Who is James Tiptree, Jr.?
For more than a decade, this question intrigued science fiction fans, writers, and editors.
Winner of three Nebula Awards and two Hugo Awards be-tween 1973 and 1976, Tiptree shot into science fiction fame with a writing voice unlike any other—intense, knowing, authoritative, urgent.
He developed penpal friendships with fellow writers Ursula K. Le Guin, Harlan Ellison, Robert Silverberg, and Joanna Russ, among others. Tiptree’s frank, funny, intimate letters dropped hints about his childhood in Chicago, his travels in colonial Africa, his service during the Second World War “in a Pentagon sub-basement,” and his work with the Central Intelligence Agency. But for ten years, no one had personally seen or spoken to Tiptree.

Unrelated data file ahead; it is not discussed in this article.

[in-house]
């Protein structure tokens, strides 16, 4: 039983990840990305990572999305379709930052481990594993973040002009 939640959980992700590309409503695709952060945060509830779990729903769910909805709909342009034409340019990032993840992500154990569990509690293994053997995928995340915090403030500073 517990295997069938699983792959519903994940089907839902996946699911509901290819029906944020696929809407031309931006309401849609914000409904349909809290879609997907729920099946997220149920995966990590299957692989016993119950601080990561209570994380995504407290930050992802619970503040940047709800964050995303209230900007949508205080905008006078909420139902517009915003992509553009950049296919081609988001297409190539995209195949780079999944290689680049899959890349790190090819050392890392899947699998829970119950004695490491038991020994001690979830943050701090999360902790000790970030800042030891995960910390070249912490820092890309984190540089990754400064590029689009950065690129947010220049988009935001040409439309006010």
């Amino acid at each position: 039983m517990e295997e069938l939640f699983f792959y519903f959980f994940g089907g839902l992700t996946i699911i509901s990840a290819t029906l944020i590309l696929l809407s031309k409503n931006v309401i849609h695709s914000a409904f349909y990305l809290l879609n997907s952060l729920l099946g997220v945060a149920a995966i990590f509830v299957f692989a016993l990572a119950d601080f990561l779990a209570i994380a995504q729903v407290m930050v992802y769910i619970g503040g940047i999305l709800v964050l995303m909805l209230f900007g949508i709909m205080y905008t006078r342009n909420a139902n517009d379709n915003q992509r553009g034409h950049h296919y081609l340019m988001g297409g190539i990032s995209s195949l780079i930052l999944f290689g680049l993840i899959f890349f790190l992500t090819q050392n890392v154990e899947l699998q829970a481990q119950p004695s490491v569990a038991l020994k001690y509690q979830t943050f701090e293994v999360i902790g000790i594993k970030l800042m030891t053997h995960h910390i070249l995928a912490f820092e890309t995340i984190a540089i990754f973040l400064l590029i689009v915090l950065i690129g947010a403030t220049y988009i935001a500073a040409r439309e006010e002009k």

Then in 1976, he told a few close friends of his mother’s death. After checking the Chicago obituaries, his friends discovered that Tiptree could only be Alice Bradley Sheldon, the surviving daughter.